Another week down the year and so Sunday Rundown #91 is here! Unintentional rhyme but not to give you updates on the digital world would be a crime. You caught me in a mood today 😂
I almost can’t believe it, but Google Tasks is finally kind of good
Google has spent the last half-decade cruelly teasing me with its to-do list app. Google Tasks first launched as a standalone app in 2018, and Google seemed to have big plans for its task manager tool. And then… nothing. Actually, worse than nothing: Google launched and developed so many disconnected reminder-setting products that it became nearly impossible to figure out where your tasks were, what they were, and how you were supposed to get anything done.
But in the last couple of months, something miraculous happened: Google actually fixed it. The company spent this spring combining all its many Tasks and Reminders products into a single tool that is accessible almost everywhere and via almost any Google product. There are still some holes in the system and still a lot of task management features missing. But Google Tasks also has some unique upsides, and for the first time ever, I’m actually using it and enjoying it.
OpenAI launches customized instructions for ChatGPT
OpenAI just launched custom instructions for ChatGPT users, so they don’t have to write the same instruction prompts to the chatbot every time they interact with it — inputs like “Write the answer under 1,000 words” or “Keep the tone of response formal.”
The company said this feature lets you “share anything you’d like ChatGPT to consider in its response.” For example, a teacher can say they are teaching fourth-grade math or a developer can specify the code language they prefer when asking for suggestions. A person can also specify their family size, so ChatGPT can give responses about meals, grocery and vacation planning accordingly.
While users can already specify these things while chatting with the bot, custom instructions are helpful if users need to set the same context frequently. The instructions also work with plug-ins, making it easier for them to suggest restaurants or flights based on your location.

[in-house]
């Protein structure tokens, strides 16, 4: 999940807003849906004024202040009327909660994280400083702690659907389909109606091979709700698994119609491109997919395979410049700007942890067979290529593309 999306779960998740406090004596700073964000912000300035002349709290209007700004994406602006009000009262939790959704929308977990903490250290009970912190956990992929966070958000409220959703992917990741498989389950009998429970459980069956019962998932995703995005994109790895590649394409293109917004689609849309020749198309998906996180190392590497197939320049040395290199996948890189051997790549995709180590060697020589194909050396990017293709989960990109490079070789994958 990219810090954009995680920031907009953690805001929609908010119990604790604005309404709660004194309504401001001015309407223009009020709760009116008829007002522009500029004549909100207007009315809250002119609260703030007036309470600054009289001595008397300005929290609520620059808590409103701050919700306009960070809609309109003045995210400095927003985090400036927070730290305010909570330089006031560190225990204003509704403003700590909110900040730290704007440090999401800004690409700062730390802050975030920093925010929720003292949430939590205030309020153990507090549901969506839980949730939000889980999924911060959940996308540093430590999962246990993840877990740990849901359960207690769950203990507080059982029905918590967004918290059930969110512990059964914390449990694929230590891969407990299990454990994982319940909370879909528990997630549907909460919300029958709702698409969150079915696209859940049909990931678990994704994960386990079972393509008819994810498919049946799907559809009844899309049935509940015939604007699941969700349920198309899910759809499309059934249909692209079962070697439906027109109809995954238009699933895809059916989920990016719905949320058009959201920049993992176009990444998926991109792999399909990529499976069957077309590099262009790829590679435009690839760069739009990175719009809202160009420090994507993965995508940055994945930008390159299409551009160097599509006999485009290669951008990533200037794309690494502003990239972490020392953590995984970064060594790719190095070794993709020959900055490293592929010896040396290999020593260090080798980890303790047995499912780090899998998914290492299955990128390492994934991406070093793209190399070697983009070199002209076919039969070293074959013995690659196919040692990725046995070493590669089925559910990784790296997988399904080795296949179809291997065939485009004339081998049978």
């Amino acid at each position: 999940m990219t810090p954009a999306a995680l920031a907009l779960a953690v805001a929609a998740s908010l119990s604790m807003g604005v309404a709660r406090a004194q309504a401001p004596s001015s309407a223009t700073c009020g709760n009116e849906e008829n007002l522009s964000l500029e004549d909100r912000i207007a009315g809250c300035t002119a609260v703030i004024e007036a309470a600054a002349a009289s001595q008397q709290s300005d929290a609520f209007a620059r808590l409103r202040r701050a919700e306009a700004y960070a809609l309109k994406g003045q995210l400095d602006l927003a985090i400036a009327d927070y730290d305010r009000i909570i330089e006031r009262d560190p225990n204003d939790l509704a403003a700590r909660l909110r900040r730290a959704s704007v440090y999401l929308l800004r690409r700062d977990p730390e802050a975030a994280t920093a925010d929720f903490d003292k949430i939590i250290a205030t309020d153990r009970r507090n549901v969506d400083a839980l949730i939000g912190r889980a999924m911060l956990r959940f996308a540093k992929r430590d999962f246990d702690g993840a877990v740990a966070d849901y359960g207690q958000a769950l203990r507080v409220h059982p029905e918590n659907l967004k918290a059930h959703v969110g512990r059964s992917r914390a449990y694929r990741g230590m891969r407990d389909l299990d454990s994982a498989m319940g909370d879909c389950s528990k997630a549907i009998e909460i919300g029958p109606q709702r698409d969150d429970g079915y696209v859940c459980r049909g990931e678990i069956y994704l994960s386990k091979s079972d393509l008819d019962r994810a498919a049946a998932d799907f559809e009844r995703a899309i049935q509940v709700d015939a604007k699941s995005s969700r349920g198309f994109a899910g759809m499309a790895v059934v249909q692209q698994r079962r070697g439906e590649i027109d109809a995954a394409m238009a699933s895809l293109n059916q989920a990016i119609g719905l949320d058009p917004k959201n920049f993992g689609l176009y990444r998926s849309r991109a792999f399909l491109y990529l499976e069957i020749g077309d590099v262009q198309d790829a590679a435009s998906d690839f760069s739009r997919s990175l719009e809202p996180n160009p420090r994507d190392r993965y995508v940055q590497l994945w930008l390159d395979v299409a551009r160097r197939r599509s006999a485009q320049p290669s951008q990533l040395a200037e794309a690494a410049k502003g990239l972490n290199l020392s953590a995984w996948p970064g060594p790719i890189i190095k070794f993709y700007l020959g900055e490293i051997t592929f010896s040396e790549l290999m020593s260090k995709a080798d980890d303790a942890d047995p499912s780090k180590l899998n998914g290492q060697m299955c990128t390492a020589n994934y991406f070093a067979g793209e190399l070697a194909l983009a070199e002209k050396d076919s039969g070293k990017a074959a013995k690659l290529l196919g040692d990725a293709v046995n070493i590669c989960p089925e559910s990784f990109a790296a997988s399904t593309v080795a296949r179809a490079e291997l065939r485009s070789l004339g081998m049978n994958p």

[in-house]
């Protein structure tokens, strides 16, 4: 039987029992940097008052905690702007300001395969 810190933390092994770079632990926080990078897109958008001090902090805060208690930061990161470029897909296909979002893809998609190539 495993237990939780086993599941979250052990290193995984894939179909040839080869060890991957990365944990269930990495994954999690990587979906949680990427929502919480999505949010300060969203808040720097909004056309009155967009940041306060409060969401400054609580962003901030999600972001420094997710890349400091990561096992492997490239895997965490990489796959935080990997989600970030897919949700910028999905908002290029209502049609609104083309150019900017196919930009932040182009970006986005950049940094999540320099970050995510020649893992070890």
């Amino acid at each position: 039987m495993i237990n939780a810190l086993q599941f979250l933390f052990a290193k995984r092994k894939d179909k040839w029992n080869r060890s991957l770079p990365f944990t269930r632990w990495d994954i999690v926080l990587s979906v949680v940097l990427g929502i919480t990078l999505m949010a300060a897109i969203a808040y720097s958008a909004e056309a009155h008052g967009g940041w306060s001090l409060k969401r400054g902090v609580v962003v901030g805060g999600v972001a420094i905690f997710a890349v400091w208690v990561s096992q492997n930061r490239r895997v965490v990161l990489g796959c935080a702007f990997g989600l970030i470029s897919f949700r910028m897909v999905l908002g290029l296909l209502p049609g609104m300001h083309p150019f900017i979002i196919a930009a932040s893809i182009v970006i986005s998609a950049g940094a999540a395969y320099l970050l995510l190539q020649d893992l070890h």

Should You Trust An AI Detector?
Generative AI is becoming the foundation of more content, leaving many questioning the reliability of their AI detector. In response, several studies have been conducted on the efficacy of AI detection tools to discern between human and AI-generated content.
Researchers uncovered that AI content detectors – those meant to detect content generated by GPT – might have a significant bias against non-native English writers. The study found that these detectors, designed to differentiate between AI and human-generated content, consistently misclassify non-native English writing samples as AI-generated while accurately identifying native English writing samples. Using writing samples from native and non-native English writers, researchers found that the detectors misclassified over half of the latter samples as AI-generated.
The findings suggest that GPT detectors may unintentionally penalize writers with constrained linguistic expressions, underscoring the need for increased focus on the fairness and robustness within these tools. That could have significant implications, particularly in evaluative or educational settings, where non-native English speakers may be inadvertently penalized or excluded from global discourse. It would otherwise lead to “unjust consequences and the risk of exacerbating existing biases.”
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Thank you for taking the time to read our Sunday Rundown #91. If you have a story that you want to see in this series, reply to us below or contact us.